One of my most prized concert experiences was seeing R.E.M. with Johnny Marr perform “Pretty Persuasion.” It was not because Johnny Marr particularly added something to the song but it was the coalescing of 80s alternative icons on stage that was cool to see. That same kind of 80s alternative coalescing is what we see on Johnny Marr’s debut solo album, The Messenger. While Smiths’ fans may come into the album expecting Marrs’s signature jangle pop guitars, they are rarely seen on the album. The album’s opening track “The Right Thing Right” is a driving arena rock track that sounds instrumentally more like Sunny Day Real Estate than the Smiths. The track’s strong hook makes for a memorable opener and sets the tone for the album. The album’s first half seems to revolve around these driving rockers. “European Me” slightly breaks the cycle with its acoustic guitar backbone which gives the track more of a James feel but it still contains a driving rhythm.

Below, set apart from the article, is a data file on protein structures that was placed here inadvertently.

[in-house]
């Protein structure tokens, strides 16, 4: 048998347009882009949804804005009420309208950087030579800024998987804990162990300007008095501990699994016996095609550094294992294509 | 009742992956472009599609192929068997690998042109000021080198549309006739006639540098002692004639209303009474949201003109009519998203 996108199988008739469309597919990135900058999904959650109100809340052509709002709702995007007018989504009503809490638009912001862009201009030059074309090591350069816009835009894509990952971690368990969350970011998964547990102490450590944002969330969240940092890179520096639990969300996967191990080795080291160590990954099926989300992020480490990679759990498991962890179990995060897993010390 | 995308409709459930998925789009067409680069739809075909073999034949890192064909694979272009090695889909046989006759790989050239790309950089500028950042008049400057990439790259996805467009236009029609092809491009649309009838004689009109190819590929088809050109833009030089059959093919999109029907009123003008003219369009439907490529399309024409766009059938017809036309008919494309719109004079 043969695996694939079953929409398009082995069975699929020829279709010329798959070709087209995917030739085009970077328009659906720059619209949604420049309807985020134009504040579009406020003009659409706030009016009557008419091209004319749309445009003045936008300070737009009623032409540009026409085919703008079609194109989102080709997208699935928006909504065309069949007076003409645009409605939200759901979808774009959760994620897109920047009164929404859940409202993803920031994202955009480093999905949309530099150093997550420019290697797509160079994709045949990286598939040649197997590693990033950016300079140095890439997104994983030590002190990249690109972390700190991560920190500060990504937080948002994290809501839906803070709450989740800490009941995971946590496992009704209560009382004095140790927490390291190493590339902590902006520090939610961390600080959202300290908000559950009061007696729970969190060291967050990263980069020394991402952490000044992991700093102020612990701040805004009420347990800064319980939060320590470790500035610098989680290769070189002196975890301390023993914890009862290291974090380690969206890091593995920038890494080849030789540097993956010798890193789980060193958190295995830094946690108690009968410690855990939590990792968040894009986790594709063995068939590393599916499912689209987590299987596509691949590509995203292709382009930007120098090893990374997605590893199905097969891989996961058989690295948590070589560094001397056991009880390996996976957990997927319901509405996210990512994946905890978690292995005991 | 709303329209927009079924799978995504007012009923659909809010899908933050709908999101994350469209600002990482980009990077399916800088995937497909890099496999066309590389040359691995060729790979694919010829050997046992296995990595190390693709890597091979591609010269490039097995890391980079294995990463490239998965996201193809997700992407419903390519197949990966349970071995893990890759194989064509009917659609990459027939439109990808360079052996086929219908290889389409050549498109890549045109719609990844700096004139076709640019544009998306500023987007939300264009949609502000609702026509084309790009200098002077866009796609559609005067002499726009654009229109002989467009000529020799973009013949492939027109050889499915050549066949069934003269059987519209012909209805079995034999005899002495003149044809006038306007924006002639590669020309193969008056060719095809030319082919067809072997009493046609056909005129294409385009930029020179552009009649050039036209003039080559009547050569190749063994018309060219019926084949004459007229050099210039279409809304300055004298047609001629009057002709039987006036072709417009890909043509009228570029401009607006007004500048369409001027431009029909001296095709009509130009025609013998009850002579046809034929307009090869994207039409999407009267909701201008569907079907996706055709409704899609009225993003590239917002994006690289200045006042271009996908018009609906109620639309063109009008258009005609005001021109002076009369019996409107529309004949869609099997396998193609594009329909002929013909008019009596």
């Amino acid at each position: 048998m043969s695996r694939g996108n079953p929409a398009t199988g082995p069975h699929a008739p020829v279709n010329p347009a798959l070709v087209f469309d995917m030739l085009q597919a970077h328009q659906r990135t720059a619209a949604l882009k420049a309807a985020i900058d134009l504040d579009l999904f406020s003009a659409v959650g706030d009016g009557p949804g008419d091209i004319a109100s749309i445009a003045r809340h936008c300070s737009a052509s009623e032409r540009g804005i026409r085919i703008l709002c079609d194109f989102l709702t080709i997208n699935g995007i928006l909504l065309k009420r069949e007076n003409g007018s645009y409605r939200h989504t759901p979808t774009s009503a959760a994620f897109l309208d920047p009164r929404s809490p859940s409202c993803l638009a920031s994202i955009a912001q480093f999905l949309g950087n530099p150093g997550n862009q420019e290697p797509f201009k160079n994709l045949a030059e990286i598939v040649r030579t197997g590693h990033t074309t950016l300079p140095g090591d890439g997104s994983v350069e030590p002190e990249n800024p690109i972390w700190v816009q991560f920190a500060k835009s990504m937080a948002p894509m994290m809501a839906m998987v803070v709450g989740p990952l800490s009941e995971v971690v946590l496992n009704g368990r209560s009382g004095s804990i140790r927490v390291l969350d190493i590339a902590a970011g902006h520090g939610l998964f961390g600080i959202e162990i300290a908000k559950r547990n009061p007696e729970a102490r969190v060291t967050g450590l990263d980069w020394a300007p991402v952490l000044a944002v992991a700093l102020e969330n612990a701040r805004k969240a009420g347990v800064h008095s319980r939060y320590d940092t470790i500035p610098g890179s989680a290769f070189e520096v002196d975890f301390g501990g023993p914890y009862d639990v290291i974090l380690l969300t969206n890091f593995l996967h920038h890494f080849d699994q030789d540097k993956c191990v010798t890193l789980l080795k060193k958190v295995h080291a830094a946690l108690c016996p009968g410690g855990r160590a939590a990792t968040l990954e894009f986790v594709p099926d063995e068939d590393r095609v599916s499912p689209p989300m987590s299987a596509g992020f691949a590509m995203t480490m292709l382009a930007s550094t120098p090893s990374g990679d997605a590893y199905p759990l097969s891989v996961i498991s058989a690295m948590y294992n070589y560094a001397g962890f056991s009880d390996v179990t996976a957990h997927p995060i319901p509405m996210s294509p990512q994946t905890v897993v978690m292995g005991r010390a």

As the album wears on so does the energy. “Say Demesne” is a midtempo ballad that is reminiscent of darkwave bands like Echo and the Bunnymen. The moody track sounds great but as the longest track on the album, it overstays its welcome. “The Crack Up” is easily one of the best track on the album. The track is uptempo but more jaunty than driving. It features an R&B groove that is reminiscent of mid-90s Rolling Stones and a poppy chorus that make the track feels like an obvious single contender.
Truth be told, the album has a lot of single contenders. Marr clearly has an ear for hooks so even in the context of what would not normally be poppy post-punk. The album’s greatest feat however, is how it encompasses 80s alternative without sounding like any specific band. It gives off the aura of era without aping anyone. For 40 year old who remember seeing Mission of Burma in a basement, this album was clearly made for you.
MP3: Johnny Marr “The Crack Up”
Buy: iTunes or Insound! vinyl